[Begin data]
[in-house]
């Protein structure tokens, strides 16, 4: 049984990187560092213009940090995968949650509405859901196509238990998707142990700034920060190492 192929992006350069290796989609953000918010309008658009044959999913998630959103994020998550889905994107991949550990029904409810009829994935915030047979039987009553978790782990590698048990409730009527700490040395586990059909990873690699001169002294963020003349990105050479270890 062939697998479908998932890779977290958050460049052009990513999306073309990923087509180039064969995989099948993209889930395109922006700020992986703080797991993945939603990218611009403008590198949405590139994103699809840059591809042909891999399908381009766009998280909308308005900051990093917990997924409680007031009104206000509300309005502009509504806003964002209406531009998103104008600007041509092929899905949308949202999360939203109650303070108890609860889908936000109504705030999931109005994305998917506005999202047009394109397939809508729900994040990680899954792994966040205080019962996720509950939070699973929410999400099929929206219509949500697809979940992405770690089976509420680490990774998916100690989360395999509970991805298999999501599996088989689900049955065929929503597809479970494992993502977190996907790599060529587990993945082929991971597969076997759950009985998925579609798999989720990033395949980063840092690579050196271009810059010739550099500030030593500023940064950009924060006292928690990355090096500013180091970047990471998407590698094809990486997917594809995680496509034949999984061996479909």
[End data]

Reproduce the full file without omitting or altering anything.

[in-house]
């Protein structure tokens, strides 16, 4: 049984990187560092213009940090995968949650509405859901196509238990998707142990700034920060190492 192929992006350069290796989609953000918010309008658009044959999913998630959103994020998550889905994107991949550990029904409810009829994935915030047979039987009553978790782990590698048990409730009527700490040395586990059909990873690699001169002294963020003349990105050479270890 062939697998479908998932890779977290958050460049052009990513999306073309990923087509180039064969995989099948993209889930395109922006700020992986703080797991993945939603990218611009403008590198949405590139994103699809840059591809042909891999399908381009766009998280909308308005900051990093917990997924409680007031009104206000509300309005502009509504806003964002209406531009998103104008600007041509092929899905949308949202999360939203109650303070108890609860889908936000109504705030999931109005994305998917506005999202047009394109397939809508729900994040990680899954792994966040205080019962996720509950939070699973929410999400099929929206219509949500697809979940992405770690089976509420680490990774998916100690989360395999509970991805298999999501599996088989689900049955065929929503597809479970494992993502977190996907790599060529587990993945082929991971597969076997759950009985998925579609798999989720990033395949980063840092690579050196271009810059010739550099500030030593500023940064950009924060006292928690990355090096500013180091970047990471998407590698094809990486997917594809995680496509034949999984061996479909």